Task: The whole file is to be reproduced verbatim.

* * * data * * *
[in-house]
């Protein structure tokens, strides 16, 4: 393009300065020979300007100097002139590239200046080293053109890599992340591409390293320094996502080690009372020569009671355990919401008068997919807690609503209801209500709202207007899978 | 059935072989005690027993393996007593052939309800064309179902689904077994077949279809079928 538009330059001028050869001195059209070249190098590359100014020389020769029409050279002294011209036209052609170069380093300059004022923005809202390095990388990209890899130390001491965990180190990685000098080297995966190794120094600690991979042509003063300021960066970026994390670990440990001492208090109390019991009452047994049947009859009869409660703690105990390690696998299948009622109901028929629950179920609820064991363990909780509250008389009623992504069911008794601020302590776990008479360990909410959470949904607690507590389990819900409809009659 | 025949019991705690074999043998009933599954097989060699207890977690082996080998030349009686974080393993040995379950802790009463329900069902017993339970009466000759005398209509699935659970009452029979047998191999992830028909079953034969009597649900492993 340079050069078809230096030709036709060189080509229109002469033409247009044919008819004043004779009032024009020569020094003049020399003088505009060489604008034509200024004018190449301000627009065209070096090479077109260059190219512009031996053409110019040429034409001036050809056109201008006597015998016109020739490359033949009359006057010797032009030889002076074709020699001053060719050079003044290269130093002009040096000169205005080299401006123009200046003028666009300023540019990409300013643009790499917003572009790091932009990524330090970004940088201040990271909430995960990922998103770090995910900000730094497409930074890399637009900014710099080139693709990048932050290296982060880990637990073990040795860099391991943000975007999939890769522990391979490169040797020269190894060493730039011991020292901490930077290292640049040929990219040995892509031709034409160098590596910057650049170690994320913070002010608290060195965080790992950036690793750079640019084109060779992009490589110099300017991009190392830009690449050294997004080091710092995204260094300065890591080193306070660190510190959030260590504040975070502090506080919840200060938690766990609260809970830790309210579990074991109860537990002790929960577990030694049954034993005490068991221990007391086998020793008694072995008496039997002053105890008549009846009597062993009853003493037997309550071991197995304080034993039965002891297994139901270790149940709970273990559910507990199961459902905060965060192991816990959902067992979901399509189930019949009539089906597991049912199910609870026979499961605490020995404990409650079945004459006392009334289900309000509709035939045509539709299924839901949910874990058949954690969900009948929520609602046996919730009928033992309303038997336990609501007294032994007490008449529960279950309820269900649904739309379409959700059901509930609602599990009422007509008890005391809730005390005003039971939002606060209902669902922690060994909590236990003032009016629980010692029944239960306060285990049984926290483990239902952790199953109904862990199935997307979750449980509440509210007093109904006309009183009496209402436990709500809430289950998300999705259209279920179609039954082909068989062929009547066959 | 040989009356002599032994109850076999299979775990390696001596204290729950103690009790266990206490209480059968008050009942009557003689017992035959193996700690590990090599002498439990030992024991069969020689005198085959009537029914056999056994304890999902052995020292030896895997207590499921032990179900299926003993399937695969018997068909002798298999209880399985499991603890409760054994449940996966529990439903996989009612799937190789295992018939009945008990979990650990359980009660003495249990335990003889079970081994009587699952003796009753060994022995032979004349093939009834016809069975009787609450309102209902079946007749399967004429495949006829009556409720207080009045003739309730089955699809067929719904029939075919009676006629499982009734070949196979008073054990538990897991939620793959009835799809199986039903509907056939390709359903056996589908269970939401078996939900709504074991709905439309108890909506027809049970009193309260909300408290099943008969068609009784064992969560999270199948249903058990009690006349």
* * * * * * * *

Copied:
[in-house]
């Protein structure tokens, strides 16, 4: 393009300065020979300007100097002139590239200046080293053109890599992340591409390293320094996502080690009372020569009671355990919401008068997919807690609503209801209500709202207007899978 | 059935072989005690027993393996007593052939309800064309179902689904077994077949279809079928 538009330059001028050869001195059209070249190098590359100014020389020769029409050279002294011209036209052609170069380093300059004022923005809202390095990388990209890899130390001491965990180190990685000098080297995966190794120094600690991979042509003063300021960066970026994390670990440990001492208090109390019991009452047994049947009859009869409660703690105990390690696998299948009622109901028929629950179920609820064991363990909780509250008389009623992504069911008794601020302590776990008479360990909410959470949904607690507590389990819900409809009659 | 025949019991705690074999043998009933599954097989060699207890977690082996080998030349009686974080393993040995379950802790009463329900069902017993339970009466000759005398209509699935659970009452029979047998191999992830028909079953034969009597649900492993 340079050069078809230096030709036709060189080509229109002469033409247009044919008819004043004779009032024009020569020094003049020399003088505009060489604008034509200024004018190449301000627009065209070096090479077109260059190219512009031996053409110019040429034409001036050809056109201008006597015998016109020739490359033949009359006057010797032009030889002076074709020699001053060719050079003044290269130093002009040096000169205005080299401006123009200046003028666009300023540019990409300013643009790499917003572009790091932009990524330090970004940088201040990271909430995960990922998103770090995910900000730094497409930074890399637009900014710099080139693709990048932050290296982060880990637990073990040795860099391991943000975007999939890769522990391979490169040797020269190894060493730039011991020292901490930077290292640049040929990219040995892509031709034409160098590596910057650049170690994320913070002010608290060195965080790992950036690793750079640019084109060779992009490589110099300017991009190392830009690449050294997004080091710092995204260094300065890591080193306070660190510190959030260590504040975070502090506080919840200060938690766990609260809970830790309210579990074991109860537990002790929960577990030694049954034993005490068991221990007391086998020793008694072995008496039997002053105890008549009846009597062993009853003493037997309550071991197995304080034993039965002891297994139901270790149940709970273990559910507990199961459902905060965060192991816990959902067992979901399509189930019949009539089906597991049912199910609870026979499961605490020995404990409650079945004459006392009334289900309000509709035939045509539709299924839901949910874990058949954690969900009948929520609602046996919730009928033992309303038997336990609501007294032994007490008449529960279950309820269900649904739309379409959700059901509930609602599990009422007509008890005391809730005390005003039971939002606060209902669902922690060994909590236990003032009016629980010692029944239960306060285990049984926290483990239902952790199953109904862990199935997307979750449980509440509210007093109904006309009183009496209402436990709500809430289950998300999705259209279920179609039954082909068989062929009547066959 | 040989009356002599032994109850076999299979775990390696001596204290729950103690009790266990206490209480059968008050009942009557003689017992035959193996700690590990090599002498439990030992024991069969020689005198085959009537029914056999056994304890999902052995020292030896895997207590499921032990179900299926003993399937695969018997068909002798298999209880399985499991603890409760054994449940996966529990439903996989009612799937190789295992018939009945008990979990650990359980009660003495249990335990003889079970081994009587699952003796009753060994022995032979004349093939009834016809069975009787609450309102209902079946007749399967004429495949006829009556409720207080009045003739309730089955699809067929719904029939075919009676006629499982009734070949196979008073054990538990897991939620793959009835799809199986039903509907056939390709359903056996589908269970939401078996939900709504074991709905439309108890909506027809049970009193309260909300408290099943008969068609009784064992969560999270199948249903058990009690006349």